Kettlebell Workouts Versus Walking
Walking is a very interesting type of activity. It’s light enough that it can be considered low-impact, but it puts enough stress on the bones to be considered load-bearing. The latter as you know, is very important for osteoporosis prevention.
When you compare walking to kettlebell workouts, one of the main commonalities is they are both low-impact. That’s because, with the exception of a few drills, your feet always remain in contact with the ground. Because of this, you might even say kettlebells cause LESS impact than walking.
From a caloric standpoint, walking doesn’t even come close. That’s not to say it can’t be utilized for weight loss, but you would need to really alter the conditions. For example, you can walk up steep hills, increase your pace, walk backwards or sideways, or walk backwards or sideways up hill. You may look a little weird in doing these variants, but don’t ever worry about what other people say or think.
Kettlebell workouts, on the other hand, are guaranteed to give you a high caloric burn, regardless of the exercise you do. This is because they involve so many large muscle groups working at the same time.
The specific muscle recruitment varies drastically between these two exercise forms as well. Walking is predominately a lower-body driven movement, which targets the quads, glutes, calves, hamstrings and hip flexors. Due to its limited amount of resistance, it will not cause you to gain much size or strength. It is predominately a form of light cardio.
Kettlebell exercises like squats, deadlifts, lunges and swings, on the other hand, target the same muscles, but there is a heavy load to deal with. This not only causes a higher caloric expenditure, but it also lends handy to building mass, power and strength.
As an added benefit, you have a whole arsenal of upper body exercises with kettlebells, where you don’t with walking. Cleans, presses, snatches, Turkish get-ups, striker’s floor presses and high pulls work all the muscles from the waist up. You can’t say the same for walking.
The variety of movements is also endless with kettlebells. You can combine three or more exercises together to work your entire body in one wholesome workout. The same can’t be said with walking. In this case you will get the advantage of burning calories and building lean muscle mass at the same time.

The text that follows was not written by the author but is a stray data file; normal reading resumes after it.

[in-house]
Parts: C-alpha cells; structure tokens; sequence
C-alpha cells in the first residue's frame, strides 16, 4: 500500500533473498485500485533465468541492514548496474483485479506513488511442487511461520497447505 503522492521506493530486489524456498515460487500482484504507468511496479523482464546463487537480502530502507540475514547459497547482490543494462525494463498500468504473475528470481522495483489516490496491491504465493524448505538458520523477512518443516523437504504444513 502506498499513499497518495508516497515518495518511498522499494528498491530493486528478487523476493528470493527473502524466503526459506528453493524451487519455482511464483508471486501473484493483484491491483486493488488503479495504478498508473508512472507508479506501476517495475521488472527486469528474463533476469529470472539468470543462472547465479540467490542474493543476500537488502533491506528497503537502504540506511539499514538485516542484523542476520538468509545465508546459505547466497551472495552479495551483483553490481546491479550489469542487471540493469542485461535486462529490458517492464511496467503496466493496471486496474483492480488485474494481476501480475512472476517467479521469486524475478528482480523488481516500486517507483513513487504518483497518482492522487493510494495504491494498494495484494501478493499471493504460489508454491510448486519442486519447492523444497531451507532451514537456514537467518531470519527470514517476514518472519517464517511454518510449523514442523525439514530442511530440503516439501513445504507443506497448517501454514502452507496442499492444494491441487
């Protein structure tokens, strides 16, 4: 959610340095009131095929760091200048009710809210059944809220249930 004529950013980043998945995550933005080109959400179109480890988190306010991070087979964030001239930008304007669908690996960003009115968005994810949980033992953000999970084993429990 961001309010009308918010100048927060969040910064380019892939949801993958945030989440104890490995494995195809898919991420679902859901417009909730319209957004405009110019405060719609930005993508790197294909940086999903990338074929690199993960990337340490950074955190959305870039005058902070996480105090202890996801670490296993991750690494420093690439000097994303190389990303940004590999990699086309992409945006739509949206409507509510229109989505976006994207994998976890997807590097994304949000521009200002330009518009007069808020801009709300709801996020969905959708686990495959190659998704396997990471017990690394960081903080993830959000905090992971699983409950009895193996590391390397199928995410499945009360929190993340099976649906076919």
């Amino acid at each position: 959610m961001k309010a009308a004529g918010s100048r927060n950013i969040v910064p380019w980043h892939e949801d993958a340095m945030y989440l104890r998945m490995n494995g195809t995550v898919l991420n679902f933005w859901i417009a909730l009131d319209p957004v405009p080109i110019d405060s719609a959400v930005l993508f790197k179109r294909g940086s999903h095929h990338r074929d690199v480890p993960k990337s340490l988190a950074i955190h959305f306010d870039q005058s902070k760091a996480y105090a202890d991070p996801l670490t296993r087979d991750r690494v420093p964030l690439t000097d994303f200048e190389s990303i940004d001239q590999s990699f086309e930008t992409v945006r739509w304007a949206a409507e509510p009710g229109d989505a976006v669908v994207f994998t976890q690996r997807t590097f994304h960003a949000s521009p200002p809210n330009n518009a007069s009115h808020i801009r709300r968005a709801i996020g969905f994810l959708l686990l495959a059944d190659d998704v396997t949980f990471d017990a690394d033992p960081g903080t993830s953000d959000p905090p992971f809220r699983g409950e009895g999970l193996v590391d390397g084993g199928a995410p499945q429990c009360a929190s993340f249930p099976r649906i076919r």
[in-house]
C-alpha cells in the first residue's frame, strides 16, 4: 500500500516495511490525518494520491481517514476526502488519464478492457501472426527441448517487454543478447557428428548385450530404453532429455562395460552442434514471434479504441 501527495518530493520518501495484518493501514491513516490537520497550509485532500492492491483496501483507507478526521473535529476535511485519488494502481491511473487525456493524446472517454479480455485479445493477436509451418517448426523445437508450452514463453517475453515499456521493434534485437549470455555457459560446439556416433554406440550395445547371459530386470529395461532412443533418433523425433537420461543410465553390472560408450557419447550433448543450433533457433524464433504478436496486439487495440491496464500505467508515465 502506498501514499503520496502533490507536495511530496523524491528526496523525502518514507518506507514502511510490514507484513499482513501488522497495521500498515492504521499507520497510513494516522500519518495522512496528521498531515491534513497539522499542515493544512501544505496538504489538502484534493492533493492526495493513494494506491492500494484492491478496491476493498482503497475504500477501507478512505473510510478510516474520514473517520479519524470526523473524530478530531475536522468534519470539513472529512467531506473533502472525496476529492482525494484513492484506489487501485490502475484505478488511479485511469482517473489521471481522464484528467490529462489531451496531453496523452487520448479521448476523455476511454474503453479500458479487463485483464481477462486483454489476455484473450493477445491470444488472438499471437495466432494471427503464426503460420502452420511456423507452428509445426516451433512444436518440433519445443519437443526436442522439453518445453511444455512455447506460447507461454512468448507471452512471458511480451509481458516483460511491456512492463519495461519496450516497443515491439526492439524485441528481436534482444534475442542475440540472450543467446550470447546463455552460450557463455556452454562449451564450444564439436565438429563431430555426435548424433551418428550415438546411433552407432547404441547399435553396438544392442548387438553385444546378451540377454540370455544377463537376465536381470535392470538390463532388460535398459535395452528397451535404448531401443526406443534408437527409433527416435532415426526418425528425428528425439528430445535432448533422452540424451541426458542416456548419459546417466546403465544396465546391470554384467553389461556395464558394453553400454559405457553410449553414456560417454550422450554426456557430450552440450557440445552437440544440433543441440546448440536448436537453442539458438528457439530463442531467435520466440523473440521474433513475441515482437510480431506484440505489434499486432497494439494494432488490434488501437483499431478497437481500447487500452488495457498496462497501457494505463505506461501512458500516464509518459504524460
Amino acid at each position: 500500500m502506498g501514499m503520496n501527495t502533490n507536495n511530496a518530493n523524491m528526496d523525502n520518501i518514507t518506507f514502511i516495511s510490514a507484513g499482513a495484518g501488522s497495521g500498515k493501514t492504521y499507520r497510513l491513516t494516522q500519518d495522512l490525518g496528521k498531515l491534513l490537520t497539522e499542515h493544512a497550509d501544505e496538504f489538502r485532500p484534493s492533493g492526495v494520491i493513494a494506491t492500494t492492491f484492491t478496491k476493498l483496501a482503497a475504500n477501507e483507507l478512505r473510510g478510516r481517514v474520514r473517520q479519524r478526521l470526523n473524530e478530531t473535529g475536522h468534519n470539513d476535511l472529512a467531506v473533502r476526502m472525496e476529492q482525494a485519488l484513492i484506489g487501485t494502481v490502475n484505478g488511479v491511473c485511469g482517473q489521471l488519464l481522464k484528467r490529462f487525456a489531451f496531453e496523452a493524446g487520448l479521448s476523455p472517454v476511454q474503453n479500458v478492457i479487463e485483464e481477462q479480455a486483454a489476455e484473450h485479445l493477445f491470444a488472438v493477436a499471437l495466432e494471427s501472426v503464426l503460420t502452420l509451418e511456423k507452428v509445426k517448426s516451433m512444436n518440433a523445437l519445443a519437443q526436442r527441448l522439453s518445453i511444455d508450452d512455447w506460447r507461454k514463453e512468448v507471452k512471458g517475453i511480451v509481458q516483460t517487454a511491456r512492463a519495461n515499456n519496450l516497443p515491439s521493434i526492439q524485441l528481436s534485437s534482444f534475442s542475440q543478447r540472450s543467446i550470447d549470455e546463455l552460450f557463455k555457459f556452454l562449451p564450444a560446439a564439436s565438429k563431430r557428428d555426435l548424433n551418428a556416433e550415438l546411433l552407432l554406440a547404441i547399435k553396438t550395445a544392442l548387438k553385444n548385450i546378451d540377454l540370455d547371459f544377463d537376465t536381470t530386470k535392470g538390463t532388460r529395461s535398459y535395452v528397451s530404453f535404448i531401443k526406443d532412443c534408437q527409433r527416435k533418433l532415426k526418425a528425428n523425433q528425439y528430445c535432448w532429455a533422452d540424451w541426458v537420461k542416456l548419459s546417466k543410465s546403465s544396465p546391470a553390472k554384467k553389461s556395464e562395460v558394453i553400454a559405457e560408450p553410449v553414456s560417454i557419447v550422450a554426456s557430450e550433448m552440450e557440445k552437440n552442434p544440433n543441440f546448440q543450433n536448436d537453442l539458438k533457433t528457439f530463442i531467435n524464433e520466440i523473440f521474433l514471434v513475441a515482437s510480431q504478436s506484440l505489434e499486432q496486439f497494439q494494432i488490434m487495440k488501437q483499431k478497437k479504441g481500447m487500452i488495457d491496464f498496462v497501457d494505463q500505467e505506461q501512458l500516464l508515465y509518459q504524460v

Another resemblance between the two is that they are easy to execute into a workout. All you need for walking is a street, sidewalk or path. You can even go in inclement weather, provided you dress properly. Your other option is to walk on a treadmill, which requires a gym membership or you need to get one for home.
Kettlebells are just as convenient as you can use them at home, a gym or outside. Parks make good locations or you can simply work out in your back yard.
In some cases, you can pair kettlebells together with walking in a workout. If you are doing a top-of-the-minute drill where you perform 10 snatches at the top of each minute for 10 minutes, you can walk between sets to stay loose and reduce lactic acid buildup.
With some exercises, you can actually walk while holding a kettlebell. This would be the case with rack carries, overhead walk arounds and lateral walks.
In the end, it always boils down to your personal interests and likes. If you are not into intense exercise, then stick to walking.
However, if you are looking to lose weight and get lean and ripped as fast as possible, go with kettlebells. Just remember to always get good instruction first and learn the proper form and technique for doing Kettlebell training, this is of utmost importance to avoid injury!